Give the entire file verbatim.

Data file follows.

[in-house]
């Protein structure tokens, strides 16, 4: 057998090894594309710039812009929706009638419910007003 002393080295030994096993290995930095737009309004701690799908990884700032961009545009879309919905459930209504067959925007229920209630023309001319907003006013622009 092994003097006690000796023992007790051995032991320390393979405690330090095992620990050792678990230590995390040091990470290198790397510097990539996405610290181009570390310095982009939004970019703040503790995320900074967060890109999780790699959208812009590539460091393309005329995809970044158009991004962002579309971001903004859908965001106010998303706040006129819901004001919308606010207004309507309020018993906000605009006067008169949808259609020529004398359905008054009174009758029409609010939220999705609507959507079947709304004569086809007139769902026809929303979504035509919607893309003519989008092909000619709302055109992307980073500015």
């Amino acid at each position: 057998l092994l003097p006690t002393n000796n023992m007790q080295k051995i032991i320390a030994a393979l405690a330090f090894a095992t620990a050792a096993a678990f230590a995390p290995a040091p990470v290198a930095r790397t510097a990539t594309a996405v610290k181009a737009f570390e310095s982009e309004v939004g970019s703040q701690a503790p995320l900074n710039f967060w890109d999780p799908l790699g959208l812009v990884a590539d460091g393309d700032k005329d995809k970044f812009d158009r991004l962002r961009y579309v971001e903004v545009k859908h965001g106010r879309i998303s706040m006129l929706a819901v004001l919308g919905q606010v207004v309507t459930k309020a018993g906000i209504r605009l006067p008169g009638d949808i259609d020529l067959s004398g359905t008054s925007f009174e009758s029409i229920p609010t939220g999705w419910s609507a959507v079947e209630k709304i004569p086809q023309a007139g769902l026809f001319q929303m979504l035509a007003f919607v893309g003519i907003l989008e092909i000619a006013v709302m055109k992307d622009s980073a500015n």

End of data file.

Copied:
[in-house]
């Protein structure tokens, strides 16, 4: 057998090894594309710039812009929706009638419910007003 002393080295030994096993290995930095737009309004701690799908990884700032961009545009879309919905459930209504067959925007229920209630023309001319907003006013622009 092994003097006690000796023992007790051995032991320390393979405690330090095992620990050792678990230590995390040091990470290198790397510097990539996405610290181009570390310095982009939004970019703040503790995320900074967060890109999780790699959208812009590539460091393309005329995809970044158009991004962002579309971001903004859908965001106010998303706040006129819901004001919308606010207004309507309020018993906000605009006067008169949808259609020529004398359905008054009174009758029409609010939220999705609507959507079947709304004569086809007139769902026809929303979504035509919607893309003519989008092909000619709302055109992307980073500015």
């Amino acid at each position: 057998l092994l003097p006690t002393n000796n023992m007790q080295k051995i032991i320390a030994a393979l405690a330090f090894a095992t620990a050792a096993a678990f230590a995390p290995a040091p990470v290198a930095r790397t510097a990539t594309a996405v610290k181009a737009f570390e310095s982009e309004v939004g970019s703040q701690a503790p995320l900074n710039f967060w890109d999780p799908l790699g959208l812009v990884a590539d460091g393309d700032k005329d995809k970044f812009d158009r991004l962002r961009y579309v971001e903004v545009k859908h965001g106010r879309i998303s706040m006129l929706a819901v004001l919308g919905q606010v207004v309507t459930k309020a018993g906000i209504r605009l006067p008169g009638d949808i259609d020529l067959s004398g359905t008054s925007f009174e009758s029409i229920p609010t939220g999705w419910s609507a959507v079947e209630k709304i004569p086809q023309a007139g769902l026809f001319q929303m979504l035509a007003f919607v893309g003519i907003l989008e092909i000619a006013v709302m055109k992307d622009s980073a500015n």